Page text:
Spring is springing at Rossland’s Community Garden

Allyson Kenning
By Allyson Kenning
May 4th, 2011

Has spring really arrived? I am carefully optimistic that it has, and judging by the recession of my twin front yard glaciers, whose melting I monitor many times during the day, it seems like my optimism might not be misplaced this time. This means that gardening season is fast approaching, and one sure sign that there are other spring optimists out there around town is the commencement of the second season of Rossland’s one and only community garden.


This time last year, the garden was still being constructed in the back section of Jubilee Park, so this is actually the first official spring the garden has seen, and the organizers of this community project are excited about the future. This Saturday, the 7th, from 10:00 AM to 2:00 PM, the garden will be having it’s first work party of 2011. There are some exciting additions in the works, too.


Rachel Roussin of Rossland Real Food explains: “We’re going to be building miniature hoop houses on top of each garden bed. This is to provide an example to the community of Rossland of how you can extend the season in this mountain town. A lot of people in Rossland struggle with the short growing season, so by erecting this little hoop house – which is essentially just hoops with a plastic covering–you basically create a mini greenhouse, and this enables people to plant about a month earlier. And then later on in the season they can be taken down.”


Putting up hoop houses serves a couple of purposes. For one thing, it helps the bed owners and their plants become more successful, but it also demonstrates to others in the community that there are ways of working around Rossland’s typically short growing season with a device that is fairly simple to put up and work with. “It’s going to be great for growing peppers, basil, tomatoes–absolutely everything,” enthuses Roussin.


Another addition to this year’s community garden is a whole truckload of composted cow manure for all the beds. “Last year we discovered, like any organic farmer, that building the soil is a little bit of a learning experience…our soil wasn’t super fertile. So we have brought in basically a dump truck full of composted cow manure from Creston,” says Roussin. Working that manure into the beds will be on the to-do list for Saturday’s work party.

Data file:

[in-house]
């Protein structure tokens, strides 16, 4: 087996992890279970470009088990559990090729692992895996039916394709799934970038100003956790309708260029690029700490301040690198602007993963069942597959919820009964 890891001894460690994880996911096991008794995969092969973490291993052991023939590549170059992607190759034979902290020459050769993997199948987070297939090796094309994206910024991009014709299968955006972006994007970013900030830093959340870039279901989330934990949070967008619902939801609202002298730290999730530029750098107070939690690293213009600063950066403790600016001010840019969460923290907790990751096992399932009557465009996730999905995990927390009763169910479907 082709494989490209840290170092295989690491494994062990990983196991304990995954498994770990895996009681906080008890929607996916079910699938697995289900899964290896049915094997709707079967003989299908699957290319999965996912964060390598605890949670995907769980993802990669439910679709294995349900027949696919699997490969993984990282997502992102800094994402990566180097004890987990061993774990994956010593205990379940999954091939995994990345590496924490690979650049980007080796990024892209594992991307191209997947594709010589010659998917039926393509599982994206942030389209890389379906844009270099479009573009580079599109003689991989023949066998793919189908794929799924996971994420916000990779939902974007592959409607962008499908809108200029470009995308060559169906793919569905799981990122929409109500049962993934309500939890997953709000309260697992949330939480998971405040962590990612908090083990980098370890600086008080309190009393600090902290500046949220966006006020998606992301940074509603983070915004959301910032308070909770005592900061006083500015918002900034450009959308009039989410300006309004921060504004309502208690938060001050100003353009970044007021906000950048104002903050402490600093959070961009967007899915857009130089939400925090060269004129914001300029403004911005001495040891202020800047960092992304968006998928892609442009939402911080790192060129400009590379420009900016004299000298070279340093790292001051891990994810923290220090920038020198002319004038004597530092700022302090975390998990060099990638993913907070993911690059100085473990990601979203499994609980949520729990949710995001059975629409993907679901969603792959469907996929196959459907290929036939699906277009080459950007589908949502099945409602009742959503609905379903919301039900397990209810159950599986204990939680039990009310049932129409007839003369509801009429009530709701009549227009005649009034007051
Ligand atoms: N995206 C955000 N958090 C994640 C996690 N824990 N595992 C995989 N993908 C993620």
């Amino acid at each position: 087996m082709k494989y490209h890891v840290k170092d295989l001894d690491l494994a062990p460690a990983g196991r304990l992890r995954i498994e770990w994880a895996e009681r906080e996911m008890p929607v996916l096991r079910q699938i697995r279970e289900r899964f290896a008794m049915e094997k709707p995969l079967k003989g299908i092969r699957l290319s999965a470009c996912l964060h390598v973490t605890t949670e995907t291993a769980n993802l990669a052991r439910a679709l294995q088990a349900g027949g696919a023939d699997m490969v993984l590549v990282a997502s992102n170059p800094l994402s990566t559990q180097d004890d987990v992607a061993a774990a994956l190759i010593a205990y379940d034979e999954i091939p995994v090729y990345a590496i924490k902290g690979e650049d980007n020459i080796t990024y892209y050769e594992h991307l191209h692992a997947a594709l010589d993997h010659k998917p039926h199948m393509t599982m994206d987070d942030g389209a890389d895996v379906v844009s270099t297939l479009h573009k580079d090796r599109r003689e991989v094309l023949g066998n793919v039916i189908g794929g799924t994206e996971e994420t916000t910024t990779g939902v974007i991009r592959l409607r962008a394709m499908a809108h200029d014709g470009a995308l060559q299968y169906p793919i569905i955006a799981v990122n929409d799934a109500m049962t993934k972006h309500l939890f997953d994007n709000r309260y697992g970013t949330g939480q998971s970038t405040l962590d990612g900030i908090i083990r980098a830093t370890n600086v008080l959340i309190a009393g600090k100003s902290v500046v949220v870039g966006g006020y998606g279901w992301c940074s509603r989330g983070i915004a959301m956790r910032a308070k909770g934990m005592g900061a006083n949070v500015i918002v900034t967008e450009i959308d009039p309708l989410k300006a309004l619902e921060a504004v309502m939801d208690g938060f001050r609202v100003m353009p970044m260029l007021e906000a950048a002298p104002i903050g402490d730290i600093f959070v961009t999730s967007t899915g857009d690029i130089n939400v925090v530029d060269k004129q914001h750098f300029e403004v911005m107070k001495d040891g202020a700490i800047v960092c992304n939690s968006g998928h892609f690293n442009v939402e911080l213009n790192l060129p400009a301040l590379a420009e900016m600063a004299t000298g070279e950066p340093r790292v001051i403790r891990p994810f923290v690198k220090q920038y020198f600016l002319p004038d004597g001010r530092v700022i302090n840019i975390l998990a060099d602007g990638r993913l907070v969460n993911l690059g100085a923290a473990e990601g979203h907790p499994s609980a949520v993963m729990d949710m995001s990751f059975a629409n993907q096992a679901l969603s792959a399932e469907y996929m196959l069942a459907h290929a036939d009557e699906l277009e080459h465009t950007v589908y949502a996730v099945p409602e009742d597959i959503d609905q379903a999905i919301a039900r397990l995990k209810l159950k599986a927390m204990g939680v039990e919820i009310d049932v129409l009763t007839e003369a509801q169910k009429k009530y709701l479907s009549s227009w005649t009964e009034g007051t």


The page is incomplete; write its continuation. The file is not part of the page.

Sitting areas where community members can come and enjoy the garden (and perhaps have a picnic) are also in the works. Roussin stresses that although people do rent beds in the garden, the garden isn’t an exclusive place for the gardeners, it’s a place intended for all the community to use and enjoy as they would a park.


“You don’t have to be a member of the community garden to go in there! It’s open to absolutely everybody. We want it to be a learning and demonstration garden for the community, but, yes, there are privately-owned beds but that doesn’t mean to say that you can’t go in and see what other people are doing. We like to say ‘Growing gardens, growing community’.”


Another opportunity that Roussin says is on the horizon is a potential partnership with Omineca Solar Designs, who have a product that utilizes solar power to run a water pump for rain water run-off. If it goes ahead, Omineca, a local company, would set up a demonstration at the garden of this water pump system.

The Rossland Community Garden has a modest wish list. Having lots of visitors at the garden is one of the items. Another is more plants, and the organization is accepting donations of perennials, shrubs, and bulbs to fill out the communal areas in the garden enclosure.


Bed rental in the garden is $15 this year. If you’re interested in having a bed this growing season, the person to contact is Ami Haworth, the garden’s co-ordinator at 362-7193 or journey_outside@yahoo.ca. The garden is a completely volunteer-run endeavour, and they hope to see many budding green thumbs out at the work party on Saturday!


And what, pray tell, is the tell-tale sign that summer is fast approaching (other than, hopefully, the complete disappearance of my twin front yard glaciers)? That would be the commencement of the Rossland Farmer’s Market, which starts up on June 30th. But that is a story for a future edition! Stay tuned.



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